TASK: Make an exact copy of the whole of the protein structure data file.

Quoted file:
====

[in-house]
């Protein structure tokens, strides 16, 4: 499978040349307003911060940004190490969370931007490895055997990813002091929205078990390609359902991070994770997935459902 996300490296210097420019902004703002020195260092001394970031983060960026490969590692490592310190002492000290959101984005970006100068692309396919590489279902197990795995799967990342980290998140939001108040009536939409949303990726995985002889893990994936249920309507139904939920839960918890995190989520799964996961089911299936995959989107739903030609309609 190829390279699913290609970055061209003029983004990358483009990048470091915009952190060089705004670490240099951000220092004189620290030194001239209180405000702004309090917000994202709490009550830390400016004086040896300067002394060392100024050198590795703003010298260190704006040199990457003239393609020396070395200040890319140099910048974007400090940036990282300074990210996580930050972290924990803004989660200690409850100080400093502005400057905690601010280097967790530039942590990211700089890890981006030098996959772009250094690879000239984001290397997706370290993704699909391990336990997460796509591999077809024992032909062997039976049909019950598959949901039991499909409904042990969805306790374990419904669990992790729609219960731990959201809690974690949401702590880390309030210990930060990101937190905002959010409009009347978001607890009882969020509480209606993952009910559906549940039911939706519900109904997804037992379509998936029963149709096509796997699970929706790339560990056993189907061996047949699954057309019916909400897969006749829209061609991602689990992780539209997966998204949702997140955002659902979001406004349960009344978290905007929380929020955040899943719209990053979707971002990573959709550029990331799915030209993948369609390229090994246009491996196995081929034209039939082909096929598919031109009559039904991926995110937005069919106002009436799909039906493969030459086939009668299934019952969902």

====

[in-house]
């Protein structure tokens, strides 16, 4: 499978040349307003911060940004190490969370931007490895055997990813002091929205078990390609359902991070994770997935459902 996300490296210097420019902004703002020195260092001394970031983060960026490969590692490592310190002492000290959101984005970006100068692309396919590489279902197990795995799967990342980290998140939001108040009536939409949303990726995985002889893990994936249920309507139904939920839960918890995190989520799964996961089911299936995959989107739903030609309609 190829390279699913290609970055061209003029983004990358483009990048470091915009952190060089705004670490240099951000220092004189620290030194001239209180405000702004309090917000994202709490009550830390400016004086040896300067002394060392100024050198590795703003010298260190704006040199990457003239393609020396070395200040890319140099910048974007400090940036990282300074990210996580930050972290924990803004989660200690409850100080400093502005400057905690601010280097967790530039942590990211700089890890981006030098996959772009250094690879000239984001290397997706370290993704699909391990336990997460796509591999077809024992032909062997039976049909019950598959949901039991499909409904042990969805306790374990419904669990992790729609219960731990959201809690974690949401702590880390309030210990930060990101937190905002959010409009009347978001607890009882969020509480209606993952009910559906549940039911939706519900109904997804037992379509998936029963149709096509796997699970929706790339560990056993189907061996047949699954057309019916909400897969006749829209061609991602689990992780539209997966998204949702997140955002659902979001406004349960009344978290905007929380929020955040899943719209990053979707971002990573959709550029990331799915030209993948369609390229090994246009491996196995081929034209039939082909096929598919031109009559039904991926995110937005069919106002009436799909039906493969030459086939009668299934019952969902």